The Friend Of Our Friend Is Our Enemy

The “moderate” Syrian rebels aren’t happy about us bombing their extremist allies:

Thousands of civilians and rebels across Syria protested allied airstrikes against extremist militants that continued on Saturday, underscoring the challenge the U.S.-led campaign faces in dealing with complex ties among rival rebel factions.

Jacob Siegel remarks that “America is competing with al Qaeda for the support of those rebel groups. And so far the momentum is on Qaeda’s side”:

The alliance between America and rebel forces has been strained by the U.S. refusal to directly attack the Assad regime. In some ways, the U.S. and its chosen proxies are fighting different wars, despite sharing a common enemy in ISIS.

The rebels consider the Assad regime, which has slaughtered tens of thousands of Syrians over years of brutal attacks, their primary enemy, while the U.S. has condemned Assad but focused its attacks only on ISIS and al Qaeda.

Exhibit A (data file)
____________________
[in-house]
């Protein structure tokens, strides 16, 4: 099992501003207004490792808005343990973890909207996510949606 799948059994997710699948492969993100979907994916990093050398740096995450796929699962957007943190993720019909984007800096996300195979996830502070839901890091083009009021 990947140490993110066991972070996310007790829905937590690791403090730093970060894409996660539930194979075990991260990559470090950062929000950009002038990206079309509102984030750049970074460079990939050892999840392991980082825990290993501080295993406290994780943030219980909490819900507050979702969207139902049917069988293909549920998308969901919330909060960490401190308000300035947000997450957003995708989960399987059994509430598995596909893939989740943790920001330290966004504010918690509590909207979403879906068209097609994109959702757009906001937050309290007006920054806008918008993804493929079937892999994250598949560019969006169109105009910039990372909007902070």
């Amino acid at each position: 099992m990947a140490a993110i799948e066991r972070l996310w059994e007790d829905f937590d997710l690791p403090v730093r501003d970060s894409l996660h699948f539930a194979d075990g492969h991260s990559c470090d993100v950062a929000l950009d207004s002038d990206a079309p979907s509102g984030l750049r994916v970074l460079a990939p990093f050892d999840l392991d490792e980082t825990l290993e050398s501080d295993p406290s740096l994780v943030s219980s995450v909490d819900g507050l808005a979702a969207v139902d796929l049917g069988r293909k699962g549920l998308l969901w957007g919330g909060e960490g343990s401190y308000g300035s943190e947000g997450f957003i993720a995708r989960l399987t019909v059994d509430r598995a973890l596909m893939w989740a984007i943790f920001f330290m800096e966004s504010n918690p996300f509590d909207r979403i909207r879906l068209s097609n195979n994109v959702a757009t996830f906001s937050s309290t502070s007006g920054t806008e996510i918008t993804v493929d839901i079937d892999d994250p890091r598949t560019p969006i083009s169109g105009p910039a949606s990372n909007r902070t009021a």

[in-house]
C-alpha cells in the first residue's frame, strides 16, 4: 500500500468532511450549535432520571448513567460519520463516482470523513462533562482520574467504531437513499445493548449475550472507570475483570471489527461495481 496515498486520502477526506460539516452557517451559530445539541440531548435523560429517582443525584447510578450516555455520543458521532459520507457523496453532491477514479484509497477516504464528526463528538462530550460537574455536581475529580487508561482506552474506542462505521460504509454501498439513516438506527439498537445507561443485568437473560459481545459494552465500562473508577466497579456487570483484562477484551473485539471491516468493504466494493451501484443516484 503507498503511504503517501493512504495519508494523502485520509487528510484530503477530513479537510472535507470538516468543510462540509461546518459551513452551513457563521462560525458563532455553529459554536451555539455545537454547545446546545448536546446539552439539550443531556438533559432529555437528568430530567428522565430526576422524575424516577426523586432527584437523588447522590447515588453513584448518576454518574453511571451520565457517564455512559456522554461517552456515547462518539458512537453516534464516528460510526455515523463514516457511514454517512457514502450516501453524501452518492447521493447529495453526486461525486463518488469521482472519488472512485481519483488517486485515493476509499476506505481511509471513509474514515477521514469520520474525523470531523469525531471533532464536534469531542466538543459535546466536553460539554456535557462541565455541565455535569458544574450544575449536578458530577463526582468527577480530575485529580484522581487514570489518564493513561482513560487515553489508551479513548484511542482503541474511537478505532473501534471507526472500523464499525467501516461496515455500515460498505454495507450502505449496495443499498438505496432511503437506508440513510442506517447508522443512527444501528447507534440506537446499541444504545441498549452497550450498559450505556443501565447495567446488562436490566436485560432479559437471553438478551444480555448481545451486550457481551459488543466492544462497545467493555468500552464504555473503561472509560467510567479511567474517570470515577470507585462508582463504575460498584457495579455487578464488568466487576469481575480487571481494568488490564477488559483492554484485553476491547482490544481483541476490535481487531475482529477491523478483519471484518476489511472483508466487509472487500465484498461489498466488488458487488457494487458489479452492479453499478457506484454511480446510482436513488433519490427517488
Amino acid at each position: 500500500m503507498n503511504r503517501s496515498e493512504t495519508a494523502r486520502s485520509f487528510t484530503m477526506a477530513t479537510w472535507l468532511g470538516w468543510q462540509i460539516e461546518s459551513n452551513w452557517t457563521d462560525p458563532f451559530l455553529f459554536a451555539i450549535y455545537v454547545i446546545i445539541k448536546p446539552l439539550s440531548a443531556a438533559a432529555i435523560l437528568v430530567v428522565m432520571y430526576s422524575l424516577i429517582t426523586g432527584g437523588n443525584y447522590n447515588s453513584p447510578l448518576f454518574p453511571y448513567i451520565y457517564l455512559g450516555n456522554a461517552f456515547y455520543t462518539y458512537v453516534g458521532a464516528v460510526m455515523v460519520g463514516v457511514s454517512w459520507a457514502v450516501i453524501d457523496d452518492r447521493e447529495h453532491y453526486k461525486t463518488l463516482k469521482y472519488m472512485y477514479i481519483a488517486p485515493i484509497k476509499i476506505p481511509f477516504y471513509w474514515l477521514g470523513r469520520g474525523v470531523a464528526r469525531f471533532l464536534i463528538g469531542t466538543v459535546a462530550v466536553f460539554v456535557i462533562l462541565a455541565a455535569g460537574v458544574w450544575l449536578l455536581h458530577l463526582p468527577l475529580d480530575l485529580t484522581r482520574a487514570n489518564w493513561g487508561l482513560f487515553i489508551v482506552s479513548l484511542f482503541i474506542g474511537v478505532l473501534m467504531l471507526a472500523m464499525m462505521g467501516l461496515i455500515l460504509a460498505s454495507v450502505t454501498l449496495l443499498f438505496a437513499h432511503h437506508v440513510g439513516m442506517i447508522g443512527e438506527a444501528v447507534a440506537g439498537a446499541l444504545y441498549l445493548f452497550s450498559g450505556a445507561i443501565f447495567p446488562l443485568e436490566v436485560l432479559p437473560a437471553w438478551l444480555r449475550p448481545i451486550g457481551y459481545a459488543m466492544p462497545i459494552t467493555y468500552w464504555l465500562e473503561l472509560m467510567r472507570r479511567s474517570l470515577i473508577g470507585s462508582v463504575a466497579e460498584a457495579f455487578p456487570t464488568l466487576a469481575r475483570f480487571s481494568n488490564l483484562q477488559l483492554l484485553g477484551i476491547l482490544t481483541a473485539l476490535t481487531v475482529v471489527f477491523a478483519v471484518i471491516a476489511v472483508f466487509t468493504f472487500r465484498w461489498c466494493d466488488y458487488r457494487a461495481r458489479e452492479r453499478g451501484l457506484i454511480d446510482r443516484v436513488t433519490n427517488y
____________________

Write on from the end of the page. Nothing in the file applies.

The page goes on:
That tension led to a symbolic break last week when Harakat Hazm, one of the few vetted rebel groups to receive American weapons and training, called the U.S.-led airstrikes “an attack on national sovereignty” that would only strengthen the Assad regime.

Larison saw this coming:

Supporters of expanding the war against ISIS into Syria seem to assume that “moderate” rebels will pursue Washington’s goals, but that isn’t going to happen. Like any proxy group, the “moderate” opposition was always going to pursue its own agenda, and there was never going to be much that the U.S. could do about this, especially when it was so intent on trying to “shape” events. These opposition protests confirm what opponents of arming Syrian rebels have taken for granted from the start: providing arms to rebels isn’t going to gain the U.S. the influence or control that Syria hawks want, and the belief that the U.S. can build up a “moderate” alternative to both the regime and jihadists has always been a fantasy.